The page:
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Help preserve the legacy of The Argyll and Sutherland Highlanders.

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Do you have what it takes to be part of the Thin Red Line? Line up with us and support the Thin Red Line Appeal.

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Fascinating. Enlightening. Inspiring. Visit The Argyll and Sutherland Highlanders’ Museum at Stirling Castle today.

Medals from our Regimental Family

Explore the strands that weave The Argylls into a regimental family. You may discover how their history is part of your own family’s story.

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Show that you stand with the Thin Red Line with exclusive clothing and heritage Argyll items from our online shop.

Host your event in style. Tailored menus, Regimental tableware, dine under the colours: your guests will enjoy a rare experience.

Welcome to The Argyll And Sutherland Highlanders’ Museum at Stirling Castle

Stirling Castle, a major attraction in the Scottish city of Stirling, is also home to the Argyll and Sutherland Highlanders’ Museum.

Within this centuries-old castle, you can trace the history of the famous regiment that became the Thin Red Line at the Battle of Balaklava in 1854.

Follow their story from their 18th century formation as the 91st Argyllshire Highlanders and the 93rd Sutherland Highlanders, through the famous battle and onto the 1881 fusing of the 91st and the 93rd into the two Battalions of The Argyll and Sutherland Highlanders Regiment.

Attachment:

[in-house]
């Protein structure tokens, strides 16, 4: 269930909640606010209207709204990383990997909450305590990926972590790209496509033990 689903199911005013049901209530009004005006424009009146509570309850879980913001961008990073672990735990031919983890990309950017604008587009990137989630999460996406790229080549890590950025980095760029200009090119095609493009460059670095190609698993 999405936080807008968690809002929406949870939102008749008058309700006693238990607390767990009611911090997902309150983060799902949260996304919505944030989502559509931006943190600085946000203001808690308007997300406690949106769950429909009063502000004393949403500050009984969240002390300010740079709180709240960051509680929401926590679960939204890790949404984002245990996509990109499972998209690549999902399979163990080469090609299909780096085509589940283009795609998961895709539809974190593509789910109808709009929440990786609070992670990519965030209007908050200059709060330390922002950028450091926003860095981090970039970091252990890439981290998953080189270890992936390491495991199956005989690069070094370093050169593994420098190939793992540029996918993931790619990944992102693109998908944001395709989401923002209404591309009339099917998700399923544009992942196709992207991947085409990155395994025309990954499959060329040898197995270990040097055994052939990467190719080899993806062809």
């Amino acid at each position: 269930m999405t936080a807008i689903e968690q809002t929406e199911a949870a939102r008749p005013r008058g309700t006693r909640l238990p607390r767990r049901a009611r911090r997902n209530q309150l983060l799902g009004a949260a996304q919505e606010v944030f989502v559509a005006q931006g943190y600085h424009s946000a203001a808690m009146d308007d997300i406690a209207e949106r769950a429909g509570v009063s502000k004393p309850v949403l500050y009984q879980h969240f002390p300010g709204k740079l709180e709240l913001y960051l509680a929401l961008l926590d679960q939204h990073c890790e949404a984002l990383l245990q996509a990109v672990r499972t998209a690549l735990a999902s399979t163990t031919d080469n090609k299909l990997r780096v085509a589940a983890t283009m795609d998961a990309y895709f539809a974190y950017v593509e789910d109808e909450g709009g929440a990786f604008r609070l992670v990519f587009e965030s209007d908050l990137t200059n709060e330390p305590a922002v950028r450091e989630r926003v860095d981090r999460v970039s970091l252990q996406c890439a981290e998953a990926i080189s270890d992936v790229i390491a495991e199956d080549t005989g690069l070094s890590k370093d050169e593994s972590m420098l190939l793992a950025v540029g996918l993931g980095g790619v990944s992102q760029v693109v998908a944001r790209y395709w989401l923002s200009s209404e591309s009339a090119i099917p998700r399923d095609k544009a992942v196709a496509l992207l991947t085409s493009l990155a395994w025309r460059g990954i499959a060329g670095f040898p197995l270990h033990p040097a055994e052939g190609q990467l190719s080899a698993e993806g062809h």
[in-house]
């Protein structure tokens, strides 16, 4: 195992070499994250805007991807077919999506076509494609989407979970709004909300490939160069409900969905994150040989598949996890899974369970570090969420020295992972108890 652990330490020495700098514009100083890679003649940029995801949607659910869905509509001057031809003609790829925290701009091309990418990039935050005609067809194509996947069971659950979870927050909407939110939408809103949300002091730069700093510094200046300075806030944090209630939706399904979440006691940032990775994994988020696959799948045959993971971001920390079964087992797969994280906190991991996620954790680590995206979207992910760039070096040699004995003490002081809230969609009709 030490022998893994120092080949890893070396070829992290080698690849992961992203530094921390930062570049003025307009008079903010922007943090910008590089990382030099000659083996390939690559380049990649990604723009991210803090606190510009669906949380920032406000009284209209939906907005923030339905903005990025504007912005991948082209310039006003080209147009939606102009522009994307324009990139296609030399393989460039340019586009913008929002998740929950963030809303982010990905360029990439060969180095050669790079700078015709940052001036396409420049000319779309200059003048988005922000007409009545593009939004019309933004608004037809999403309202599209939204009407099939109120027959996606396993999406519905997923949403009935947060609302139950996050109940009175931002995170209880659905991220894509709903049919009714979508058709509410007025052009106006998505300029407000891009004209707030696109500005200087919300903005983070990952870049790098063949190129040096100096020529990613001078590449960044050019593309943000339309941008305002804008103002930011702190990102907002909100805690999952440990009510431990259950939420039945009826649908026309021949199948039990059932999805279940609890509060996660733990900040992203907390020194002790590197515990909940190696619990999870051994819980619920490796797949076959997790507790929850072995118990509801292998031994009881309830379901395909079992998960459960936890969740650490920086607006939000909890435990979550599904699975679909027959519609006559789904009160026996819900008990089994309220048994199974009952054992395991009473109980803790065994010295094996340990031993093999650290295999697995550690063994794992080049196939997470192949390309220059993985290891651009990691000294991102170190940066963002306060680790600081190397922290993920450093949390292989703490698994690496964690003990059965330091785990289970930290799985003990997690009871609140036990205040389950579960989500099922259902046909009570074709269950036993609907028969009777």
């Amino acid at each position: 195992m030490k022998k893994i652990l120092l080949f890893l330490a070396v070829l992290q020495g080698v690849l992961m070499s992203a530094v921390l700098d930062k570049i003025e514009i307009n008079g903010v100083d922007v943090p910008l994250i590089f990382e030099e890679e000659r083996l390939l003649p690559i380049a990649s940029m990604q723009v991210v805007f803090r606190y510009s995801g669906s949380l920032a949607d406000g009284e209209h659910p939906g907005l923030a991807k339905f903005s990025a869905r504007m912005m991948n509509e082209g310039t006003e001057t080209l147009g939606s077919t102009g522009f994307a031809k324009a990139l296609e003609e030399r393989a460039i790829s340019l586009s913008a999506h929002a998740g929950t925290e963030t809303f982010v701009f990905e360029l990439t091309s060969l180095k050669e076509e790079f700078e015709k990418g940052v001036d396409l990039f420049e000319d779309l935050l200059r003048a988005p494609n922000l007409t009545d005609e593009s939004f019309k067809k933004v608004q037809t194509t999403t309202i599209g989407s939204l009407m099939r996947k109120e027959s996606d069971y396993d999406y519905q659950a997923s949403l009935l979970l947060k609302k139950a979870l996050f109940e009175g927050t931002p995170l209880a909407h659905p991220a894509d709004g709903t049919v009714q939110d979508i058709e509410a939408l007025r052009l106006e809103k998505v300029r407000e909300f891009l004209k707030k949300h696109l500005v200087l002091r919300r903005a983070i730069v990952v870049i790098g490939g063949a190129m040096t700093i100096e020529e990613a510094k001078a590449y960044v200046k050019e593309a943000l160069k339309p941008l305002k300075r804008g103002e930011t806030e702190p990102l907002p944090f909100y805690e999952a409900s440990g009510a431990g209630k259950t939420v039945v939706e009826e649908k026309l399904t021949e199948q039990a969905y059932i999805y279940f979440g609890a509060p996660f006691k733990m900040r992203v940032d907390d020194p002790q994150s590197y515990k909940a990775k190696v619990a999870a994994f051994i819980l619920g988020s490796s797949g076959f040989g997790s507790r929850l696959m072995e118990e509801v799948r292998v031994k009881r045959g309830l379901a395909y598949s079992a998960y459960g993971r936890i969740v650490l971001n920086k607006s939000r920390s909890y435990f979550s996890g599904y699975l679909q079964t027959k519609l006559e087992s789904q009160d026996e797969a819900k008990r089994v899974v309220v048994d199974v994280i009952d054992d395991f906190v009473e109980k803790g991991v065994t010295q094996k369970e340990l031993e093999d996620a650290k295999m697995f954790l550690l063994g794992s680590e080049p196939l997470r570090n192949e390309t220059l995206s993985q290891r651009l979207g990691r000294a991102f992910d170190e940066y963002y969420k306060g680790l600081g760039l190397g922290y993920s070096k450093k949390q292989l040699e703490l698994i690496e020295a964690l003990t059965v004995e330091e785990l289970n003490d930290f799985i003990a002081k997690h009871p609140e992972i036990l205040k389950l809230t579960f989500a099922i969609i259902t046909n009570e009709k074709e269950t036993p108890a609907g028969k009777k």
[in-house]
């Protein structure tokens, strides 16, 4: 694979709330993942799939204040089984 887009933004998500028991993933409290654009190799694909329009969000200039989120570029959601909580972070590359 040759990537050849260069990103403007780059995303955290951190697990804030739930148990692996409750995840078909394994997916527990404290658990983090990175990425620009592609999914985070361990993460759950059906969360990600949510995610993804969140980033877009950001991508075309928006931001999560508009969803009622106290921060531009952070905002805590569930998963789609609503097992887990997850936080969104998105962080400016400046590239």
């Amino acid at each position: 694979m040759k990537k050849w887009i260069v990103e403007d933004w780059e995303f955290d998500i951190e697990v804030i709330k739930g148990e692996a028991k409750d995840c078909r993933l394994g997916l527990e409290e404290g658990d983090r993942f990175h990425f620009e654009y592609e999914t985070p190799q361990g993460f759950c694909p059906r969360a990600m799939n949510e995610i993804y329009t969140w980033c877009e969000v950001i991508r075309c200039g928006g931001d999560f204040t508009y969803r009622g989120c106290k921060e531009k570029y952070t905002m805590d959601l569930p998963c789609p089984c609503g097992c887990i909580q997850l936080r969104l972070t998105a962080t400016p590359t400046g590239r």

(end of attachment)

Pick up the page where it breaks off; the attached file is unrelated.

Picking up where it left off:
Since 1881, the Argyll and Sutherland Highlanders has been based at Stirling Castle, a Royal Palace of the Stuart kings.

The Museum opened at Stirling Castle in 1988, housed in the King’s Old Building, thought to have been King James IV’s private residence.

The museum relates the Regiment’s illustrious history and displays significant objects donated over the years, including rare items, paintings, medals, silver, uniform and documents. It also tells the personal stories of the Regiment’s officers, soldiers and their families, making that history come alive.

The Argyll and Sutherland Highlanders’ Museum is governed by a charitable trust: The Argyll and Sutherland Highlanders’ Museum Trust. The museum is maintained almost entirely through public donations, with some modest funding from the Ministry of Defence.

A Piece of my own History

Lucy M MacDonald, University of Stirling Student and museum volunteer, writes about her personal connections to The Argylls and WWI.

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Colonel Sir William Douglas K.C.B. joined the 91st Argyllshire Highlanders as Captain in June 1798.

The bulk of his military CV was served on the Peninsula, where he was commander of the Light Companies of 5th Brigade at Roleia, and fought at Vimiero. He also commanded the 91st in the Peninsular War 1813-14, where he was wounded in battles at Orthes and Toulouse. His final campaign was at Waterloo, where he won the Waterloo Medal and was mentioned in despatches following the capture of Cambrai.

Sir William was one of only 163 men to be awarded the Army Gold Cross, which he had engraved with Corunna, Nive, Toulouse and Orthes to accompany his clasps for Pyrenees and Nivelle. In his recommendation for the Cross, Sir William was described as "a good officer of very great experience, attentive, zealous, and perfectly equal to command the battalion in any situation."

Sir William died at Valenciennes in August 1818, succumbing to an illness of more than a year. His medals can currently be seen on display in the Museum.
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 Help preserve the legacy of The Argyll and Sutherland Highlanders and ensure their tales of sacrifice and bravery continue to inspire and educate future generations.

 

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